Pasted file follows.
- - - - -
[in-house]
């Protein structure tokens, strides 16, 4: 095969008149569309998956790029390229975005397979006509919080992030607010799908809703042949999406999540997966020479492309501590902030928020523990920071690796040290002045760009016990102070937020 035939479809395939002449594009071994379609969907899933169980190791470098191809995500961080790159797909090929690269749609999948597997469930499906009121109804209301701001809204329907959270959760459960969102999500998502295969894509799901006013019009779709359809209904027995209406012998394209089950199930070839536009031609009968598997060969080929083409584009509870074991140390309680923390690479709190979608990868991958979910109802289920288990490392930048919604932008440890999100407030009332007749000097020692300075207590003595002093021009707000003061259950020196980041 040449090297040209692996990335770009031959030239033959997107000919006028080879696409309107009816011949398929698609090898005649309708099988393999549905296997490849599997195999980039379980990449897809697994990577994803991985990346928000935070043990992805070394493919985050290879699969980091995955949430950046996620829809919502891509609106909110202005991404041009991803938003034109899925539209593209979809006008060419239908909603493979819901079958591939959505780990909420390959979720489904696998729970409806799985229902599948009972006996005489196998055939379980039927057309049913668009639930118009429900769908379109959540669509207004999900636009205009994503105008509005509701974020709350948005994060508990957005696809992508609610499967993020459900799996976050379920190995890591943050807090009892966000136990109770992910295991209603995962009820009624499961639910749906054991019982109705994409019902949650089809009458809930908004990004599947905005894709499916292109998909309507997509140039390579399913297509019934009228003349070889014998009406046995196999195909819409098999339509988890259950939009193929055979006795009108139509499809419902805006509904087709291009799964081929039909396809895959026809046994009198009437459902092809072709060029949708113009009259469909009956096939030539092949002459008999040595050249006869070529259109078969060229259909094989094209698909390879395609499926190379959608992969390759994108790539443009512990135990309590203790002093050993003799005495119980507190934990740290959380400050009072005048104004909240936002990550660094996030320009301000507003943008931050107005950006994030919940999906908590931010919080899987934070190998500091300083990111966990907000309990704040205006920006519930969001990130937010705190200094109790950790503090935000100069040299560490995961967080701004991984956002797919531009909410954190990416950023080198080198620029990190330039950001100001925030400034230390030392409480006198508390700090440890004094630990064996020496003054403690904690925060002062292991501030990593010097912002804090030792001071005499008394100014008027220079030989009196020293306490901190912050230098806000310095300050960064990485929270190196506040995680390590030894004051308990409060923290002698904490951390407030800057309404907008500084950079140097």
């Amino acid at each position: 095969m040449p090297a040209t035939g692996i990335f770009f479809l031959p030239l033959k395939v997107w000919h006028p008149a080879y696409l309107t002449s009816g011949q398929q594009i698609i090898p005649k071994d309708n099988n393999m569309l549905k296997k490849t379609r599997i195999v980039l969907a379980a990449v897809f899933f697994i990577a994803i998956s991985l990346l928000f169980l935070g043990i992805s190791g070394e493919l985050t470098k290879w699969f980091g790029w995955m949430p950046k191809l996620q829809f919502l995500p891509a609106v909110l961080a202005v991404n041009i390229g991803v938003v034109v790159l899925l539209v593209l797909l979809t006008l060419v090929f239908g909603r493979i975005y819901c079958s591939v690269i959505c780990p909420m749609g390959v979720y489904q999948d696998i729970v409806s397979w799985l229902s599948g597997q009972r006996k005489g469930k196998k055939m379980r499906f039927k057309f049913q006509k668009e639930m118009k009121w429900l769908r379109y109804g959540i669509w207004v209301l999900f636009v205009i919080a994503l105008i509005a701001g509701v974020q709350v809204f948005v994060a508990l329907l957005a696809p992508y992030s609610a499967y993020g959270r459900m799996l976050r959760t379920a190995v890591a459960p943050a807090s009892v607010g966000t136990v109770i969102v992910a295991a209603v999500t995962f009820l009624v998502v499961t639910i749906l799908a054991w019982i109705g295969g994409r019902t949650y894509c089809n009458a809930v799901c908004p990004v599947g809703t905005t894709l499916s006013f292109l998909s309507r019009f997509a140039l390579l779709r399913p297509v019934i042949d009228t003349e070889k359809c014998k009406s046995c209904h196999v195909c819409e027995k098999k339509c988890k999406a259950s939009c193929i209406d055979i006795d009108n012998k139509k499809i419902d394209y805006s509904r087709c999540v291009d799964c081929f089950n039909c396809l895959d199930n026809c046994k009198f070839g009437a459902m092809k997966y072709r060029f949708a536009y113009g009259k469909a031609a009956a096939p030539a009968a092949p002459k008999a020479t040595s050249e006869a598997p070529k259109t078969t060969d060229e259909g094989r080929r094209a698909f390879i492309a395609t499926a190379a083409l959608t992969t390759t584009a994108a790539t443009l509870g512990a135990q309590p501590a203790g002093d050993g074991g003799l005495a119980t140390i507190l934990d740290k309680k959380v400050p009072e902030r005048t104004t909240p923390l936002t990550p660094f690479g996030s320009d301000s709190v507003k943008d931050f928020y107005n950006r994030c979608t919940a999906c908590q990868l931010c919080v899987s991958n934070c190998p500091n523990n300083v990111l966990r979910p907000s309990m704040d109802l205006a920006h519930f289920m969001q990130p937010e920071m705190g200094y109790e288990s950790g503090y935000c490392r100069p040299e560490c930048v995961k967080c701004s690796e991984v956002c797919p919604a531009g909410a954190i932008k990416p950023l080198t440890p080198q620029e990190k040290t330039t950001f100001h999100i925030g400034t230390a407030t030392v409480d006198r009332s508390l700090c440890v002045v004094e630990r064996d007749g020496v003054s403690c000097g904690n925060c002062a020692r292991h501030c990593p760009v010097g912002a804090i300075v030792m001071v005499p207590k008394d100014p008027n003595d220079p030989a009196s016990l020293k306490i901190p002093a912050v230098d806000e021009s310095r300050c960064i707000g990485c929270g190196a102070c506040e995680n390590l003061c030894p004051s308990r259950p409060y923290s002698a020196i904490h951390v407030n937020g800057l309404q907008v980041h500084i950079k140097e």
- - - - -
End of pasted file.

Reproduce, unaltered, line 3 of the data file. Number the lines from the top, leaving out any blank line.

């Amino acid at each position: 095969m040449p090297a040209t035939g692996i990335f770009f479809l031959p030239l033959k395939v997107w000919h006028p008149a080879y696409l309107t002449s009816g011949q398929q594009i698609i090898p005649k071994d309708n099988n393999m569309l549905k296997k490849t379609r599997i195999v980039l969907a379980a990449v897809f899933f697994i990577a994803i998956s991985l990346l928000f169980l935070g043990i992805s190791g070394e493919l985050t470098k290879w699969f980091g790029w995955m949430p950046k191809l996620q829809f919502l995500p891509a609106v909110l961080a202005v991404n041009i390229g991803v938003v034109v790159l899925l539209v593209l797909l979809t006008l060419v090929f239908g909603r493979i975005y819901c079958s591939v690269i959505c780990p909420m749609g390959v979720y489904q999948d696998i729970v409806s397979w799985l229902s599948g597997q009972r006996k005489g469930k196998k055939m379980r499906f039927k057309f049913q006509k668009e639930m118009k009121w429900l769908r379109y109804g959540i669509w207004v209301l999900f636009v205009i919080a994503l105008i509005a701001g509701v974020q709350v809204f948005v994060a508990l329907l957005a696809p992508y992030s609610a499967y993020g959270r459900m799996l976050r959760t379920a190995v890591a459960p943050a807090s009892v607010g966000t136990v109770i969102v992910a295991a209603v999500t995962f009820l009624v998502v499961t639910i749906l799908a054991w019982i109705g295969g994409r019902t949650y894509c089809n009458a809930v799901c908004p990004v599947g809703t905005t894709l499916s006013f292109l998909s309507r019009f997509a140039l390579l779709r399913p297509v019934i042949d009228t003349e070889k359809c014998k009406s046995c209904h196999v195909c819409e027995k098999k339509c988890k999406a259950s939009c193929i209406d055979i006795d009108n012998k139509k499809i419902d394209y805006s509904r087709c999540v291009d799964c081929f089950n039909c396809l895959d199930n026809c046994k009198f070839g009437a459902m092809k997966y072709r060029f949708a536009y113009g009259k469909a031609a009956a096939p030539a009968a092949p002459k008999a020479t040595s050249e006869a598997p070529k259109t078969t060969d060229e259909g094989r080929r094209a698909f390879i492309a395609t499926a190379a083409l959608t992969t390759t584009a994108a790539t443009l509870g512990a135990q309590p501590a203790g002093d050993g074991g003799l005495a119980t140390i507190l934990d740290k309680k959380v400050p009072e902030r005048t104004t909240p923390l936002t990550p660094f690479g996030s320009d301000s709190v507003k943008d931050f928020y107005n950006r994030c979608t919940a999906c908590q990868l931010c919080v899987s991958n934070c190998p500091n523990n300083v990111l966990r979910p907000s309990m704040d109802l205006a920006h519930f289920m969001q990130p937010e920071m705190g200094y109790e288990s950790g503090y935000c490392r100069p040299e560490c930048v995961k967080c701004s690796e991984v956002c797919p919604a531009g909410a954190i932008k990416p950023l080198t440890p080198q620029e990190k040290t330039t950001f100001h999100i925030g400034t230390a407030t030392v409480d006198r009332s508390l700090c440890v002045v004094e630990r064996d007749g020496v003054s403690c000097g904690n925060c002062a020692r292991h501030c990593p760009v010097g912002a804090i300075v030792m001071v005499p207590k008394d100014p008027n003595d220079p030989a009196s016990l020293k306490i901190p002093a912050v230098d806000e021009s310095r300050c960064i707000g990485c929270g190196a102070c506040e995680n390590l003061c030894p004051s308990r259950p409060y923290s002698a020196i904490h951390v407030n937020g800057l309404q907008v980041h500084i950079k140097e």